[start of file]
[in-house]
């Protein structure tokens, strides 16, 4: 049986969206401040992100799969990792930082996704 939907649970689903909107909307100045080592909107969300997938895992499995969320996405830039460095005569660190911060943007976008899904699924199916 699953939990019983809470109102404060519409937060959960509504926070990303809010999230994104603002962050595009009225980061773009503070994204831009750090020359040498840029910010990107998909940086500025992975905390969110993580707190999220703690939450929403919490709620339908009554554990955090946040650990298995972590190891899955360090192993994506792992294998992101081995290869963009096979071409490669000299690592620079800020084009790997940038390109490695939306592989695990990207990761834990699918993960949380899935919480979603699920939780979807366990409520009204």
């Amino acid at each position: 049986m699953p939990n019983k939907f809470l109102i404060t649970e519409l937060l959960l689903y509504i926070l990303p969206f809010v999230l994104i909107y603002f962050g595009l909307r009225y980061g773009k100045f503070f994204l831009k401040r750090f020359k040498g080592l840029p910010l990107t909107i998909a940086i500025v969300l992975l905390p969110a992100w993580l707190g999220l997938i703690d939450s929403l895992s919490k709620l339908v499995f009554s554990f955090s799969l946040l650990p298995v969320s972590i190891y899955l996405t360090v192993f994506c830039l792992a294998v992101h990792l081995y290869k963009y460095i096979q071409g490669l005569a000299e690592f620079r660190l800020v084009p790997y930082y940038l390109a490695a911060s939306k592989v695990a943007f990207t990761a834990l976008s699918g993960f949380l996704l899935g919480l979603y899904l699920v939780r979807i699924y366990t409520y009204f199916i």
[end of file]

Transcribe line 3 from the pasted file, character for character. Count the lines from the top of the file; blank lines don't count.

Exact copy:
């Amino acid at each position: 049986m699953p939990n019983k939907f809470l109102i404060t649970e519409l937060l959960l689903y509504i926070l990303p969206f809010v999230l994104i909107y603002f962050g595009l909307r009225y980061g773009k100045f503070f994204l831009k401040r750090f020359k040498g080592l840029p910010l990107t909107i998909a940086i500025v969300l992975l905390p969110a992100w993580l707190g999220l997938i703690d939450s929403l895992s919490k709620l339908v499995f009554s554990f955090s799969l946040l650990p298995v969320s972590i190891y899955l996405t360090v192993f994506c830039l792992a294998v992101h990792l081995y290869k963009y460095i096979q071409g490669l005569a000299e690592f620079r660190l800020v084009p790997y930082y940038l390109a490695a911060s939306k592989v695990a943007f990207t990761a834990l976008s699918g993960f949380l996704l899935g919480l979603y899904l699920v939780r979807i699924y366990t409520y009204f199916i």